Almost 100 million containers collected by NSW Return and Earn

Almost 100 million containers have been returned since the NSW Return and Earn scheme began in December last year, according to the official website.

Reverse vending machine technology, alongside over-the-counter and automated depots have helped NSW reach this goal. As of Monday, the website showed more than 98 million containers collected.

Related stories:

NSW Minister for Environment, Gabrielle Upton said more than five million drink containers had been returned over the second weekend of February.

Nepean Distributors, a drinks product supplier to schools and sporting club canteens, have been supporting the scheme and having a positive impact on the local community, according to EPA NSW.

In two months, Nepean Distributors has processed 133,034 containers, with over record of 11,879 in a day.

“It is making people, especially kids and teenagers, think about recycling. We want to help change their mindset to think about their environment and cleaning up their local park,” Managing Director of Nepean Distributors, Anthony Morrissey said.

They have also teamed up with local sports groups such as Macarthur BMX to help fundraise for the club and encourage locals to donate their refunds to charities like the African AIDS Foundation.

WCRA forum discusses interstate waste transport issue

NSW police, government authorities and the waste industry have met to discuss their concerns on the issue of interstate waste transportation.

NSW Police, EPA NSW, SafeWork NSW, Stay Safe Committee and waste industry representatives attended a dedicated forum last week, facilitated by the Waste Contractors & Recyclers Association of NSW (WCRA).

The forum focused on the environmental and safety risks of waste transport from NSW to south-east Queensland, which has long been linked by industry representatives to the lack of a landfill levy in Queensland.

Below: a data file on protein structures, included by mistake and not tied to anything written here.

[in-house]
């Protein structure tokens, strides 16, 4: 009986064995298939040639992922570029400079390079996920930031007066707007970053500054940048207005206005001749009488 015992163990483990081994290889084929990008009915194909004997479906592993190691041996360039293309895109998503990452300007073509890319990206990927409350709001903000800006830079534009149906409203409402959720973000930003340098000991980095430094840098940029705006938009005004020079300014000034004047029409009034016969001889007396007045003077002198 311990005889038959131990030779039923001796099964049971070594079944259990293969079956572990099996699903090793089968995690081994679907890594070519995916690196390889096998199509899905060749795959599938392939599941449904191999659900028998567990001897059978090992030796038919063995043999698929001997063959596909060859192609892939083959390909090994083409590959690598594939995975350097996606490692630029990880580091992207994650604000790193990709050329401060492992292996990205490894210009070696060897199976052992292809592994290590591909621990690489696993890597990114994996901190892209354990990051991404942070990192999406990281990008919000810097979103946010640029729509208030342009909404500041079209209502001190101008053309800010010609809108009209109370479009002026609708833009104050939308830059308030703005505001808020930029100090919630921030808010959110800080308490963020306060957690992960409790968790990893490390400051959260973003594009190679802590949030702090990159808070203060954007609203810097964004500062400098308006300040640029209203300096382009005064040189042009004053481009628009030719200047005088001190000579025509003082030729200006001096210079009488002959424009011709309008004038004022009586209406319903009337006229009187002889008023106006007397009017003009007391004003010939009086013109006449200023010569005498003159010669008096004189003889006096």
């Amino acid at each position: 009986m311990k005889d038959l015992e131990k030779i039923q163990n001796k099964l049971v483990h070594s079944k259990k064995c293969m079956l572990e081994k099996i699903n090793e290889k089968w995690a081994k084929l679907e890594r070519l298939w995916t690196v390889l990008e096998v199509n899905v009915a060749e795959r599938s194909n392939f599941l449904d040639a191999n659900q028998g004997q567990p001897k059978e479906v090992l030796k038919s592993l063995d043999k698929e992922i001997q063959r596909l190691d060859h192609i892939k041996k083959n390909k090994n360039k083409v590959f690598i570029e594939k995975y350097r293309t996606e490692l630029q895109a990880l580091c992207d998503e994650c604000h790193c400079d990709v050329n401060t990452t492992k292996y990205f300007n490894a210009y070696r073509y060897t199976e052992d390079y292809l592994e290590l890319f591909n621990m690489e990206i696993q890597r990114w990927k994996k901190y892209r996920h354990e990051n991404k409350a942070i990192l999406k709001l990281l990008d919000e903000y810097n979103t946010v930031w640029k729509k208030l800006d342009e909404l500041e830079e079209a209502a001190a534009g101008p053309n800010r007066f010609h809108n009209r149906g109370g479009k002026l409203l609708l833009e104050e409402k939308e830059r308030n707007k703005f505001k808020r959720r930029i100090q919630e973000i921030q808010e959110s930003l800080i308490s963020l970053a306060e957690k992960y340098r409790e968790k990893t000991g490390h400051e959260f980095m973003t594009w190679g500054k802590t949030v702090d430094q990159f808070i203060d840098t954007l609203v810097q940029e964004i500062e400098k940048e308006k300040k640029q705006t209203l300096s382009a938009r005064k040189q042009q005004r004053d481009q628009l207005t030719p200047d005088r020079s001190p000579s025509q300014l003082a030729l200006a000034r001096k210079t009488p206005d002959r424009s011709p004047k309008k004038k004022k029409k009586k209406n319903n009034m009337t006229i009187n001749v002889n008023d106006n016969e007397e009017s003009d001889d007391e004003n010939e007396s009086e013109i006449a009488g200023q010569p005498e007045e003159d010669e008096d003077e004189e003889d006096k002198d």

Convenor Dr Tony Wilkins stated that the industry is seeking to work with government to promptly find solutions to the issue.

Related stories:

The forum heard that the volume of waste being transported north by a combination of road and rail has now exceeded in excess of a one million tonnes per annum. The economic loss to NSW from unpaid waste levies exceeds $120 million per annum, WCRA highlighted.

Chief Inspector Phil Brooks from NSW Police stated in his presentation that the large volume of heavy vehicle truck movements, combined with police observations of fatigued drivers and poorly maintained truck and trailers, confirmed there is potential for even more serious accidents.

The forum resolved that all attendees write to the NSW Premier expressing their concerns and that WCRA would write to the NSW EPA requesting that it hold a second forum by 1 March, 2018. WCRA also committed to increase its promotion of Chain of Responsibility training across the industry.

The forum argued the NSW Government should be exploring further measures to curb the complex issue.

Some suggestions included: licensing waste transporters and waste by transfer facilities, regulating minimum environmental and safety standards on equipment used to transport waste over long distances, and banning waste levy rebates for exhuming landfilled waste and rebates for landfills that operate as de-facto transfer stations without development approval.

 

Return and Earn collection points mapped out

Collection points for NSW’s container deposit scheme, Return and Earn, have been mapped out on its website. 

Under the scheme, people in NSW will be able to return most empty beverage containers between 150 ml and three litres to collection points for a 10-cent refund.

There will be more than 200 collection points across NSW when Return and Earn launches on 1 December 2017.

Collection points include reverse vending machines, over-the-counter sites such as cafes, small grocers and news agencies and automated depots for high volumes of returns.

Related stories:

Refunds can be received as cash, digital payment, in-store credit or a charity donation.

Environment Minister Gabrielle Upton said more collection points will be finalised as the scheme rolls out.

“This is the first step in rolling out more than 500 collection points across NSW,” Ms Upton said.

The new myTOMRA app for smartphones is also slated to allow container refunds to be deposited securely into registered PayPal accounts.

To receive the electronic refund, a person claiming the refund simply needs to scan a barcode from the app under the barcode reader on the front of the reverse vending machines before depositing the containers.

Other refund options include donating the refund to a charity or community group and printing out a refund docket that can be exchanged for cash or redeemed on in-store purchases at the local retail partner.